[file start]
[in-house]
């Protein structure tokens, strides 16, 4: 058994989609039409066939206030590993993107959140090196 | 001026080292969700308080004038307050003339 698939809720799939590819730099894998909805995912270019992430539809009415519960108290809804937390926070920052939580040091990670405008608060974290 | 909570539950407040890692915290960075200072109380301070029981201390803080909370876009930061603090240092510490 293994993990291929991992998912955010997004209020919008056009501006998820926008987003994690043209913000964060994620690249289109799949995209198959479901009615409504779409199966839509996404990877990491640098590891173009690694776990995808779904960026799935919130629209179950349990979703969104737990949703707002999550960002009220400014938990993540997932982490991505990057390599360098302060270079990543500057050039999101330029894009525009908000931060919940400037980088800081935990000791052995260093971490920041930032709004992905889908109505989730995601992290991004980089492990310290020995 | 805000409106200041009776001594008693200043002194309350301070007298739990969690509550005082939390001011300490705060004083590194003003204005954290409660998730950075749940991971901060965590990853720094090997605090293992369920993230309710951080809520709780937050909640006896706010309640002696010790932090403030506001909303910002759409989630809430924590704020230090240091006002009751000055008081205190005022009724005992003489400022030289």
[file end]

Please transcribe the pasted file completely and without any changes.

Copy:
[in-house]
């Protein structure tokens, strides 16, 4: 058994989609039409066939206030590993993107959140090196 | 001026080292969700308080004038307050003339 698939809720799939590819730099894998909805995912270019992430539809009415519960108290809804937390926070920052939580040091990670405008608060974290 | 909570539950407040890692915290960075200072109380301070029981201390803080909370876009930061603090240092510490 293994993990291929991992998912955010997004209020919008056009501006998820926008987003994690043209913000964060994620690249289109799949995209198959479901009615409504779409199966839509996404990877990491640098590891173009690694776990995808779904960026799935919130629209179950349990979703969104737990949703707002999550960002009220400014938990993540997932982490991505990057390599360098302060270079990543500057050039999101330029894009525009908000931060919940400037980088800081935990000791052995260093971490920041930032709004992905889908109505989730995601992290991004980089492990310290020995 | 805000409106200041009776001594008693200043002194309350301070007298739990969690509550005082939390001011300490705060004083590194003003204005954290409660998730950075749940991971901060965590990853720094090997605090293992369920993230309710951080809520709780937050909640006896706010309640002696010790932090403030506001909303910002759409989630809430924590704020230090240091006002009751000055008081205190005022009724005992003489400022030289």